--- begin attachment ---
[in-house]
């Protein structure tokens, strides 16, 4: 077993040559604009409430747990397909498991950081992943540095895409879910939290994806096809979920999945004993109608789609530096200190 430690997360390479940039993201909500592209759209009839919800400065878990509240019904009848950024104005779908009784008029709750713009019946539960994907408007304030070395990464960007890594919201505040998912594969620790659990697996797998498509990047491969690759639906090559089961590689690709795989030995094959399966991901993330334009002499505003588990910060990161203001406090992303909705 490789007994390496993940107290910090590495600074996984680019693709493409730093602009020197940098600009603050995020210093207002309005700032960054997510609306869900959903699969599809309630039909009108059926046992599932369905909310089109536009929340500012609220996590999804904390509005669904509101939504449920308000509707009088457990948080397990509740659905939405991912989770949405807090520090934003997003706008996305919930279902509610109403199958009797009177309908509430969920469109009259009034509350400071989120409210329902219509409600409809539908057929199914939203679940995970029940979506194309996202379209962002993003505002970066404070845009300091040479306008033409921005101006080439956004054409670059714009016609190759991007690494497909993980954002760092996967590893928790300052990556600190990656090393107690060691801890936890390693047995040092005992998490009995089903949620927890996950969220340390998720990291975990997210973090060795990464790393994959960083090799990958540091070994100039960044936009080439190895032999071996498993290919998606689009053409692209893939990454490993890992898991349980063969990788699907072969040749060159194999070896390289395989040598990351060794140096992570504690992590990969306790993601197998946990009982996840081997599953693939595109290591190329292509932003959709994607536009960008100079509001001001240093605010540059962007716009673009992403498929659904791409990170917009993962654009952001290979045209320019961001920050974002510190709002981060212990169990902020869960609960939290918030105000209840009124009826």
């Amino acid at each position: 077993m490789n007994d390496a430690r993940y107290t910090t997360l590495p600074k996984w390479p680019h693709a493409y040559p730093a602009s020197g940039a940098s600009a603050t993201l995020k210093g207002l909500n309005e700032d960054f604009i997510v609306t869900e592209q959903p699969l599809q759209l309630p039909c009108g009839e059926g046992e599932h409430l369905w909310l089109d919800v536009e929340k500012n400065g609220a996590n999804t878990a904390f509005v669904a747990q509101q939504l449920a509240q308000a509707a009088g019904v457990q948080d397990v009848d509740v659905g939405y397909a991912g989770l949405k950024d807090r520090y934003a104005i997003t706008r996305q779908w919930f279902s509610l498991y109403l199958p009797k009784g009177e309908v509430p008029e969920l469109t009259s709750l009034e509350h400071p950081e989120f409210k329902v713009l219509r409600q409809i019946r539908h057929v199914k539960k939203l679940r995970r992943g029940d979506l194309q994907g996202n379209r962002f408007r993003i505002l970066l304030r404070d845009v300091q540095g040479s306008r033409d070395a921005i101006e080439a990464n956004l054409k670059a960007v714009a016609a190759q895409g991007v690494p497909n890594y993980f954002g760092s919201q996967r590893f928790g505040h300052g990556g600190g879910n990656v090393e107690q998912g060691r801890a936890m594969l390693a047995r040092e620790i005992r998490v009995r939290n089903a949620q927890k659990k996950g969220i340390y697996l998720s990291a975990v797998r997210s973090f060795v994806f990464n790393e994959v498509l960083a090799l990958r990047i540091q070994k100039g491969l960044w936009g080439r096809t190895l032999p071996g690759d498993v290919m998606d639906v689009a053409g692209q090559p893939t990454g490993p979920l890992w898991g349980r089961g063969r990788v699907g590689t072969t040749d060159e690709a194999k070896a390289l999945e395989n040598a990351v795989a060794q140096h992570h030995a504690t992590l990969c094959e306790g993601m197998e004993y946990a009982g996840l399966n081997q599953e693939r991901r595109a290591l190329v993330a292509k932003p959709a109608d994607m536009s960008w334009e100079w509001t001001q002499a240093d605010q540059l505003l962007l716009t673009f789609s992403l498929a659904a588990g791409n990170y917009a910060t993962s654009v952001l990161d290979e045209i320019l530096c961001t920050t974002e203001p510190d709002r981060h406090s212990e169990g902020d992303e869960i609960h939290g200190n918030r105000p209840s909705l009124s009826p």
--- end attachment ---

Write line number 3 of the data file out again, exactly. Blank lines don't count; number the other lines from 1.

């Amino acid at each position: 077993m490789n007994d390496a430690r993940y107290t910090t997360l590495p600074k996984w390479p680019h693709a493409y040559p730093a602009s020197g940039a940098s600009a603050t993201l995020k210093g207002l909500n309005e700032d960054f604009i997510v609306t869900e592209q959903p699969l599809q759209l309630p039909c009108g009839e059926g046992e599932h409430l369905w909310l089109d919800v536009e929340k500012n400065g609220a996590n999804t878990a904390f509005v669904a747990q509101q939504l449920a509240q308000a509707a009088g019904v457990q948080d397990v009848d509740v659905g939405y397909a991912g989770l949405k950024d807090r520090y934003a104005i997003t706008r996305q779908w919930f279902s509610l498991y109403l199958p009797k009784g009177e309908v509430p008029e969920l469109t009259s709750l009034e509350h400071p950081e989120f409210k329902v713009l219509r409600q409809i019946r539908h057929v199914k539960k939203l679940r995970r992943g029940d979506l194309q994907g996202n379209r962002f408007r993003i505002l970066l304030r404070d845009v300091q540095g040479s306008r033409d070395a921005i101006e080439a990464n956004l054409k670059a960007v714009a016609a190759q895409g991007v690494p497909n890594y993980f954002g760092s919201q996967r590893f928790g505040h300052g990556g600190g879910n990656v090393e107690q998912g060691r801890a936890m594969l390693a047995r040092e620790i005992r998490v009995r939290n089903a949620q927890k659990k996950g969220i340390y697996l998720s990291a975990v797998r997210s973090f060795v994806f990464n790393e994959v498509l960083a090799l990958r990047i540091q070994k100039g491969l960044w936009g080439r096809t190895l032999p071996g690759d498993v290919m998606d639906v689009a053409g692209q090559p893939t990454g490993p979920l890992w898991g349980r089961g063969r990788v699907g590689t072969t040749d060159e690709a194999k070896a390289l999945e395989n040598a990351v795989a060794q140096h992570h030995a504690t992590l990969c094959e306790g993601m197998e004993y946990a009982g996840l399966n081997q599953e693939r991901r595109a290591l190329v993330a292509k932003p959709a109608d994607m536009s960008w334009e100079w509001t001001q002499a240093d605010q540059l505003l962007l716009t673009f789609s992403l498929a659904a588990g791409n990170y917009a910060t993962s654009v952001l990161d290979e045209i320019l530096c961001t920050t974002e203001p510190d709002r981060h406090s212990e169990g902020d992303e869960i609960h939290g200190n918030r105000p209840s909705l009124s009826p």